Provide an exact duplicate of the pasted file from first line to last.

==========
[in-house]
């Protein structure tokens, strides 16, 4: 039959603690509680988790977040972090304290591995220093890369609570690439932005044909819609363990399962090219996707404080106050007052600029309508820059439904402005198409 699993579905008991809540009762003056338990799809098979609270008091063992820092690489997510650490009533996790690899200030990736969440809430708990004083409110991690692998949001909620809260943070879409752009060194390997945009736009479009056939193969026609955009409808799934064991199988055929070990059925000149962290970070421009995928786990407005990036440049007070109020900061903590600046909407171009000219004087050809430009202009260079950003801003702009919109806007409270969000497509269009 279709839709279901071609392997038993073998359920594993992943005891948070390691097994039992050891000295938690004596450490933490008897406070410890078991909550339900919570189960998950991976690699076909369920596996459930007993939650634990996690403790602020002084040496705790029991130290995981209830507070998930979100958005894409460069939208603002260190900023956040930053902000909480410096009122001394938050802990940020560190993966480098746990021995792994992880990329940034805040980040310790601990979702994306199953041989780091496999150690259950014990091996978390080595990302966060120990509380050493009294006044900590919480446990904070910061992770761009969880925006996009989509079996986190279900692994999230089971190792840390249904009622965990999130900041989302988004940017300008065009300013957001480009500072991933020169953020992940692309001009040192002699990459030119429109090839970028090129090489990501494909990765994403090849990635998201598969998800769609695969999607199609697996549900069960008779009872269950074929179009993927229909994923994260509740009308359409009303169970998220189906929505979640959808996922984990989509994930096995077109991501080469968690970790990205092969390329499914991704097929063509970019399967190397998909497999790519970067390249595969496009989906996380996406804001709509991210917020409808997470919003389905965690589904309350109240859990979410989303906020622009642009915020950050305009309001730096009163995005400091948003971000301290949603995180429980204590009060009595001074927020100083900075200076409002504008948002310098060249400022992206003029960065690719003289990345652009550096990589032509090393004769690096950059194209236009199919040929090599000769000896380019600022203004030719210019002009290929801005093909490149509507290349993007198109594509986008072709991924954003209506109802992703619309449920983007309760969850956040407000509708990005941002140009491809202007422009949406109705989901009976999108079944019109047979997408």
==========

[in-house]
């Protein structure tokens, strides 16, 4: 039959603690509680988790977040972090304290591995220093890369609570690439932005044909819609363990399962090219996707404080106050007052600029309508820059439904402005198409 699993579905008991809540009762003056338990799809098979609270008091063992820092690489997510650490009533996790690899200030990736969440809430708990004083409110991690692998949001909620809260943070879409752009060194390997945009736009479009056939193969026609955009409808799934064991199988055929070990059925000149962290970070421009995928786990407005990036440049007070109020900061903590600046909407171009000219004087050809430009202009260079950003801003702009919109806007409270969000497509269009 279709839709279901071609392997038993073998359920594993992943005891948070390691097994039992050891000295938690004596450490933490008897406070410890078991909550339900919570189960998950991976690699076909369920596996459930007993939650634990996690403790602020002084040496705790029991130290995981209830507070998930979100958005894409460069939208603002260190900023956040930053902000909480410096009122001394938050802990940020560190993966480098746990021995792994992880990329940034805040980040310790601990979702994306199953041989780091496999150690259950014990091996978390080595990302966060120990509380050493009294006044900590919480446990904070910061992770761009969880925006996009989509079996986190279900692994999230089971190792840390249904009622965990999130900041989302988004940017300008065009300013957001480009500072991933020169953020992940692309001009040192002699990459030119429109090839970028090129090489990501494909990765994403090849990635998201598969998800769609695969999607199609697996549900069960008779009872269950074929179009993927229909994923994260509740009308359409009303169970998220189906929505979640959808996922984990989509994930096995077109991501080469968690970790990205092969390329499914991704097929063509970019399967190397998909497999790519970067390249595969496009989906996380996406804001709509991210917020409808997470919003389905965690589904309350109240859990979410989303906020622009642009915020950050305009309001730096009163995005400091948003971000301290949603995180429980204590009060009595001074927020100083900075200076409002504008948002310098060249400022992206003029960065690719003289990345652009550096990589032509090393004769690096950059194209236009199919040929090599000769000896380019600022203004030719210019002009290929801005093909490149509507290349993007198109594509986008072709991924954003209506109802992703619309449920983007309760969850956040407000509708990005941002140009491809202007422009949406109705989901009976999108079944019109047979997408």